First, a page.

Dozens Dead After Dam Bursts amid Ongoing Heavy Rain: 'Devastating'

About 50 people are believed to have died after a dam burst in Kenya’s Great Rift Valley on April 29

<p>AP Photo</p> People gathering after a dam burst in Kenya

AP Photo

People gathering after a dam burst in Kenya

Dozens of people are dead after a dam in Kenya burst following weeks of heavy rain and flooding.

The Old Kijabe Dam, located in the Great Rift Valley region, broke its banks early in the morning on Monday, April 29, sending water and debris gushing downstream, according to the Associated Press and The Guardian.

About 50 people have been found dead, and the death toll is expected to rise, the BBC reported, adding that many people are still being pulled from the mud.

<p>AP Photo</p> People gathering after a dam burst in Kenya

AP Photo

People gathering after a dam burst in Kenya

"This is the worst I've ever come across in my career," Anthony Muchiri, an emergency response manager with the Kenya Red Cross, told the outlet.

Peter Muhoho, who lives in the village of Kianugu, said most of his neighbors were swept away by the floodwaters. “I was asleep when I heard a loud bang and screams,” he told the BBC. “Water had flooded the area.”

<p>AP Photo</p> People clean up after a dam burst in Kenya

AP Photo

People clean up after a dam burst in Kenya

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David Kamau, who was born in Mai Mahiu, said floodwaters also “washed away many houses and vehicles” in the area. “We have never seen such devastating floods since we were born here,” he told the outlet.

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Kithure Kindiki, Kenya’s interior minister, said in a post on X (formerly known as Twitter) that the government has ordered the inspection of “all public and private dams and water reservoirs” within 24 hours, effective at 2 p.m. local time.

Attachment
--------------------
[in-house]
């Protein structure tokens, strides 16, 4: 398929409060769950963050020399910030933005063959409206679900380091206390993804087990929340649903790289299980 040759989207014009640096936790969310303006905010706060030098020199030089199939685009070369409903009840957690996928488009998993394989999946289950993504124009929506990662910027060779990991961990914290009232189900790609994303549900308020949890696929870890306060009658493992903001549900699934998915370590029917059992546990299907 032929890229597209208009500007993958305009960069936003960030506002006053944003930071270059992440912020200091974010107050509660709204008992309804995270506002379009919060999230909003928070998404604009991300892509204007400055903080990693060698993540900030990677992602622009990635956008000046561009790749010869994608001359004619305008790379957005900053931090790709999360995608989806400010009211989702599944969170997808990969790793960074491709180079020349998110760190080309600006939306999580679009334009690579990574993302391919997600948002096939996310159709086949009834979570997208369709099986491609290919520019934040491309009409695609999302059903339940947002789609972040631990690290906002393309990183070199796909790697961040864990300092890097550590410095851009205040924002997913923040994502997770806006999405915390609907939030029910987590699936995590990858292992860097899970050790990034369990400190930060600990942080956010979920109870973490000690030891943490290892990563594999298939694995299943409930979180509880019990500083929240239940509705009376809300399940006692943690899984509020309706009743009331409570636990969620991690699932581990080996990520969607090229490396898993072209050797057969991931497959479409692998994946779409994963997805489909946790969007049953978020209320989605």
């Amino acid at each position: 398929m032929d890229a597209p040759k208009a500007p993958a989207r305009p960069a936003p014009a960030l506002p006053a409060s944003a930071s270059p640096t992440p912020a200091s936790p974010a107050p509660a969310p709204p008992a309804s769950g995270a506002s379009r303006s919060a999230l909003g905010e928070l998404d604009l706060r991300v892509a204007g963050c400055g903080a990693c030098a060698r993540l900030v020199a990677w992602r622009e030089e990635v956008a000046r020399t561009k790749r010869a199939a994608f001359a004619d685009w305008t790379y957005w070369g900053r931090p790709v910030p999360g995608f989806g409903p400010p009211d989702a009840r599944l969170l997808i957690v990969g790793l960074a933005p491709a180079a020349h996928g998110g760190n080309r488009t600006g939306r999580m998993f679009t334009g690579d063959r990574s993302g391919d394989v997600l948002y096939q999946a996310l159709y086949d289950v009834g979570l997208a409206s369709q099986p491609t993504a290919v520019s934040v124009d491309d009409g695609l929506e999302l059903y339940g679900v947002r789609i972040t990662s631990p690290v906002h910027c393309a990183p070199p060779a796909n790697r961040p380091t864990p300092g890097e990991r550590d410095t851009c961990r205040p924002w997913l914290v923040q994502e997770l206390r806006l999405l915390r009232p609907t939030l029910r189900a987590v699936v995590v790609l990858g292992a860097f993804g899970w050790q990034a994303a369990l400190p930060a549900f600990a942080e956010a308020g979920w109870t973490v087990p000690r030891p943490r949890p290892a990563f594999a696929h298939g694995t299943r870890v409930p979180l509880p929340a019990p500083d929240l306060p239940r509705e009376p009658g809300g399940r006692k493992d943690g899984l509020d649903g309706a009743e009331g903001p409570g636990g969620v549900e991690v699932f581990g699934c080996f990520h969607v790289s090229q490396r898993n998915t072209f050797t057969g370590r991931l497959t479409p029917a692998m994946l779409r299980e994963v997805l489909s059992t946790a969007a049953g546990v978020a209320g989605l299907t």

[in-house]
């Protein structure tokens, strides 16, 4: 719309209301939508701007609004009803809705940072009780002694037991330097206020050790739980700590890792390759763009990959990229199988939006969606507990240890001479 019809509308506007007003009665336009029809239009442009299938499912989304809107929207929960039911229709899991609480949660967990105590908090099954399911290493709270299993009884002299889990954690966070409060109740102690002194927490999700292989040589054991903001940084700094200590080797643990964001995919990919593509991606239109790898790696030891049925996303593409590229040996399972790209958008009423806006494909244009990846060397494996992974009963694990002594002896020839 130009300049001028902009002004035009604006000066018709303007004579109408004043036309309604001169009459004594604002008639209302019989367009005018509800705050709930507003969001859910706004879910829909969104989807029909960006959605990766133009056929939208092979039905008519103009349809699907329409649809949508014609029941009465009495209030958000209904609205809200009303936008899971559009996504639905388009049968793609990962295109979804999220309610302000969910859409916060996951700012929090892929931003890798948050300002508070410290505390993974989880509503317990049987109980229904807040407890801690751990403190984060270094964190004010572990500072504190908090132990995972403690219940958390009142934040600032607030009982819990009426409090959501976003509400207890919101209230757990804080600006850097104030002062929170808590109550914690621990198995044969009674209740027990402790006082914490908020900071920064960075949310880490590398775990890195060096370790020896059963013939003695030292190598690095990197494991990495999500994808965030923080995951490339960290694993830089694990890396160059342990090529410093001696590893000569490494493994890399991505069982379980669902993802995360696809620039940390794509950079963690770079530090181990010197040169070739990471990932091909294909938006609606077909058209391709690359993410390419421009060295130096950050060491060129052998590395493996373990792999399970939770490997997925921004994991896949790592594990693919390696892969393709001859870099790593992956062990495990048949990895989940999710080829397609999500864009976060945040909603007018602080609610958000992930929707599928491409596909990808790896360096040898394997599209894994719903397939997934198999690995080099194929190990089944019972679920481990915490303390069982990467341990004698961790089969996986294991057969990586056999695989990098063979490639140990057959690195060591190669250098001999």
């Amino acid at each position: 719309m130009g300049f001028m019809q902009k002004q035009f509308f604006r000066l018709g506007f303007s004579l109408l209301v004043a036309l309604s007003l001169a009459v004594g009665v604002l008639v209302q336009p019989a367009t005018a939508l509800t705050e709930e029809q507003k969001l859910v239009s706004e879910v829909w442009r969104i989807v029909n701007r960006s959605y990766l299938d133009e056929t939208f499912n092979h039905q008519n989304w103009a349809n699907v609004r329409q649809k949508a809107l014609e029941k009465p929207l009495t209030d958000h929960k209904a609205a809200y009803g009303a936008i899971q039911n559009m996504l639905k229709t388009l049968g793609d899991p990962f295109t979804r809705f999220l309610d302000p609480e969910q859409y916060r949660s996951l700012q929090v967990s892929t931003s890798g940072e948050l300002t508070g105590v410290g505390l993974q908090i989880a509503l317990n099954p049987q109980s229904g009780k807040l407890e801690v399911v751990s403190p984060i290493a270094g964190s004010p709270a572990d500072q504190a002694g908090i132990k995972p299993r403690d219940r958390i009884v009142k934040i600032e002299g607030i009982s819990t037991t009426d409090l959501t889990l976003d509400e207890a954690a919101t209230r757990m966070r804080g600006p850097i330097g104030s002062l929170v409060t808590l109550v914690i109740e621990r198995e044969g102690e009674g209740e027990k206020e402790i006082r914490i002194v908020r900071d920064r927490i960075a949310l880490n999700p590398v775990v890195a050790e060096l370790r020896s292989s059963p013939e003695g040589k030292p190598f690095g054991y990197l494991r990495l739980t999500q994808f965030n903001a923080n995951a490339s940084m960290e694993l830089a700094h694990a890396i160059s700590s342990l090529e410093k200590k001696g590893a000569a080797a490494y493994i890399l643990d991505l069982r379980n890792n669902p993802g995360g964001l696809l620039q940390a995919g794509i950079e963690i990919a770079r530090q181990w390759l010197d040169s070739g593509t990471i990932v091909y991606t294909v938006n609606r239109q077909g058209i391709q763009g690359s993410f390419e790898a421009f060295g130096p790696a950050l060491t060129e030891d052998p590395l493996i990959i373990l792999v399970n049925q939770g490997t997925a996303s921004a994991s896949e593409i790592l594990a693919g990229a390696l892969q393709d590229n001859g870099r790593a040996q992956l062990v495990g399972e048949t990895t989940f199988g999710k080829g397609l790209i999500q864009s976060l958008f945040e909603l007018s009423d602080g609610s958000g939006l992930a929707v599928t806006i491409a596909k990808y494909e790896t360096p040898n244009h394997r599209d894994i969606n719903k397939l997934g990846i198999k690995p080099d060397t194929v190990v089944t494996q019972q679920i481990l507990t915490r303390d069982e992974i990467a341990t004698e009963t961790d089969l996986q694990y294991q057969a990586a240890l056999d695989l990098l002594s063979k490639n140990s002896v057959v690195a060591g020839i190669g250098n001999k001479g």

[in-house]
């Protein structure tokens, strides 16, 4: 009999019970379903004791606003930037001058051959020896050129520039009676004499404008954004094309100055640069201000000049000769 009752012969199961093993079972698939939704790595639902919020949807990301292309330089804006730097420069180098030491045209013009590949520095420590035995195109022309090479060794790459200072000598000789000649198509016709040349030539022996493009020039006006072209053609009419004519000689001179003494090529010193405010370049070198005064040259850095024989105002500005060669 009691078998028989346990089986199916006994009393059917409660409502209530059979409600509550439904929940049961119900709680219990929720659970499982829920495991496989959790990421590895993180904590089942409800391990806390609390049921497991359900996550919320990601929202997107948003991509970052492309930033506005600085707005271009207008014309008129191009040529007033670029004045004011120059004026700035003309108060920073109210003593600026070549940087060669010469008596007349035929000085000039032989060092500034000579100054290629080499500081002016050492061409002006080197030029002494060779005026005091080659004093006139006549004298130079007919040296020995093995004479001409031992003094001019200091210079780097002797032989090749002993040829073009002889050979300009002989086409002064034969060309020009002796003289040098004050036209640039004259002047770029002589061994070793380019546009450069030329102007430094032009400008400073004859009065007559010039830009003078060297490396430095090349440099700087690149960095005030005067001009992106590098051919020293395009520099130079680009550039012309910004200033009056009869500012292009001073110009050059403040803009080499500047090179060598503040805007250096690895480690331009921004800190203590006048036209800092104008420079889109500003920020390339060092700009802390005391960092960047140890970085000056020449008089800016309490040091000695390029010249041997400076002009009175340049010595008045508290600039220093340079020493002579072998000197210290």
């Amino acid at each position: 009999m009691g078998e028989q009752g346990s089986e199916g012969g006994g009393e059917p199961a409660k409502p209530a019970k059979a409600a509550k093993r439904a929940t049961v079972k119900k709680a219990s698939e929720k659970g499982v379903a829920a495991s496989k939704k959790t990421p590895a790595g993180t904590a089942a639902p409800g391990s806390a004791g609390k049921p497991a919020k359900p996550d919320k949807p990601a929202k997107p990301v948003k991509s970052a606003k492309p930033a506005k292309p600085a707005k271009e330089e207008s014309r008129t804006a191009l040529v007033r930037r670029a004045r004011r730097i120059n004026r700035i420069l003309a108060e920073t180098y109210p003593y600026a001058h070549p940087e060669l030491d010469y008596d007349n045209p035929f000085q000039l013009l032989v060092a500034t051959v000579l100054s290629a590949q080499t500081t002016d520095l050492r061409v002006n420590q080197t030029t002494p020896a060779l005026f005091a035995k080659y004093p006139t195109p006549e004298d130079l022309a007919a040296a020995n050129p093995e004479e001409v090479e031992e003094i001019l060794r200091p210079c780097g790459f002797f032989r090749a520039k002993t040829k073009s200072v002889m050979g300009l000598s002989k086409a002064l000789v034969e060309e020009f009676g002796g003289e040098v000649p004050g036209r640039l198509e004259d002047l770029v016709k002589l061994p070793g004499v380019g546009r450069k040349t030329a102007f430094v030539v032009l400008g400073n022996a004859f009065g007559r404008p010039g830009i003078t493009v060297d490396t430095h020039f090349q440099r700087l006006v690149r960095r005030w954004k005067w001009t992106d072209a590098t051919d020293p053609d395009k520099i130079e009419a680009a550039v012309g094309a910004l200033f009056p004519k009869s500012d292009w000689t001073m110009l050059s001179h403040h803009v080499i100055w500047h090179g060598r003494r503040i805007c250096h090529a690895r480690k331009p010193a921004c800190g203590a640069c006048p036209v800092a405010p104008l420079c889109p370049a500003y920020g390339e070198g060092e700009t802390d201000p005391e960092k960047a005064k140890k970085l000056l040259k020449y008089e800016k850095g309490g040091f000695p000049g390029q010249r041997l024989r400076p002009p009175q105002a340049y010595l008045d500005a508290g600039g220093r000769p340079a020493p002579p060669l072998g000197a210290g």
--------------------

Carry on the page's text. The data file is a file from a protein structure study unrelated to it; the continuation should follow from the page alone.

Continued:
The minister also asked security and intelligence officials to “recommend cases where compulsory evacuation and temporary resettlement orders” should be issued.

“The Government is deeply concerned by the loss of life and destruction of public and private property resulting from the ongoing floods,” Kindiki wrote.

<p>AP Photo/Patrick Ngugi</p> Damage after the dam burst

AP Photo/Patrick Ngugi

Damage after the dam burst

Nearly 100 people have died in the last month in parts of Kenya devastated by flooding, according to the BBC.

The same areas of the country being impacted by the deadly floods have recently been “recovering from the worst drought in 40 years,” according to the IFRC’s website.

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The flood crisis in Kenya is worsening “due to the combined effects of El Niño” and the immense amount of rain that has fallen in the region since March, said Jagan Chapagain, Secretary General and CEO of the International Federation of Red Cross, in a post on X.

El Niño has “triggered devastating floods and river overflows” since November, “causing more than a hundred deaths and widespread damage,” Chapagain added.

An Indian Ocean Dipole, which is similar to El Niño, is also helping trigger immense amounts of rainfall, according to the BBC.

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